Carol's picture

Hi Gene,

I am completing the paperwork to begin subbing in my local school district and I am researching examples of ways substitute teaching can lead to meaningful experiences for students and managing the classroom. Your post mentions a "bank of engaging lessons and ideas for when there are no lesson plans..." I am developing a few ideas to engage students but I would love to know if you can share some of the plans you've developed. Thanks very much.

Samer Rabadi's picture
Samer Rabadi
Online Community Engagement Manager

Hi Carol, welcome to Edutopia. It looks like Gene's post is an older one, and he may no longer be following the thread of this discussion. If you click on his profile, there's a way to send a direct message, and you may have a better chance of getting a response that way. Good luck!

Stacie's picture

I completely agree that meaningful lessons are important. Sadly sometimes teaches send lots and lots of prep time on great lessons, but the sub doesn't follow through. I can see your side though. Thanks for sharing.

SubstituteSue's picture

I have been an elementary sub for a couple years now and I have gained so much from it. It allows for real, hands-on experience that you just don't get from college. It does pose some challenges though. Until you become familiar with the schools, staff, and students it can be quite stressful and cause some anxiety. My biggest suggestion to subs is to show up at least a half an hour early so you can thoroughly go over the lesson plans and get clarity from other teachers if needed. While most teachers are great about leaving clear, easy to follow plans, there are some that are not so great. Teachers get into such a routine that when they have to be out they sometimes forget that the little things they do throughout the day should also be included in plans. Directions on how and where to find lessons on the computer is an issue I run into. They will leave a lesson that needs the use of computer but forget to mention how to bring it up. And from what I see, a teachers' computer is loaded with icons, folders, and so's near impossible to find what is needed.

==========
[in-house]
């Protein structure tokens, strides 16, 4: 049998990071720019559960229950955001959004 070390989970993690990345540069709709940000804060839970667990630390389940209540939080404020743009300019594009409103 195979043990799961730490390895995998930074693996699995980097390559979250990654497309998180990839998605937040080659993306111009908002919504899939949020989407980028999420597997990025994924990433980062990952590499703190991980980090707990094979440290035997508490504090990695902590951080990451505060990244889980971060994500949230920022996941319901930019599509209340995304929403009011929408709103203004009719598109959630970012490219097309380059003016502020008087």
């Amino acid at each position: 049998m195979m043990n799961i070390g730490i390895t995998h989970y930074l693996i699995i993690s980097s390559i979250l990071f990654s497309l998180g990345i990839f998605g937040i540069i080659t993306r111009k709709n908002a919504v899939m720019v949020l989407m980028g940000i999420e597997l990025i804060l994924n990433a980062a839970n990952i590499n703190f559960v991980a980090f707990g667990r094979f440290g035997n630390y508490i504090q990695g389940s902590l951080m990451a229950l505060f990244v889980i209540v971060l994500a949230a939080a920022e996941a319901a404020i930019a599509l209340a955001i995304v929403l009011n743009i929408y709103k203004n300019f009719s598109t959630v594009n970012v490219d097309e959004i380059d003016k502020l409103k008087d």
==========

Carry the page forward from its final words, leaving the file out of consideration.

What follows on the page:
A great help is also when a teacher has clearly established management in the classroom. You can usually tell right away when good management is in place and when it is not. It is very troublesome to be a substitute when you have to spend a big portion of the day just trying to manage the class.
This is a great thread!

Leelee's picture

I have been subbing at a middle school for four months now. Last week, I think I finally got over the hump of all the newness and being out of my comfort zone. My trick was this: Before class starts, I approach other teachers in the building and ask if I can send them anyone that's being disruptive, disrespectful, or just someone I can't handle. They have always said yes to this. Just knowing I can do this lowers my stress level from the start. My lower stress level transfers to the students and we can get right to work. This has been a game changer for me. The support of the surrounding teachers makes my day a much more successful one for me and the students. Thankfully, I am in a school with great teachers!!! Thank you!!!!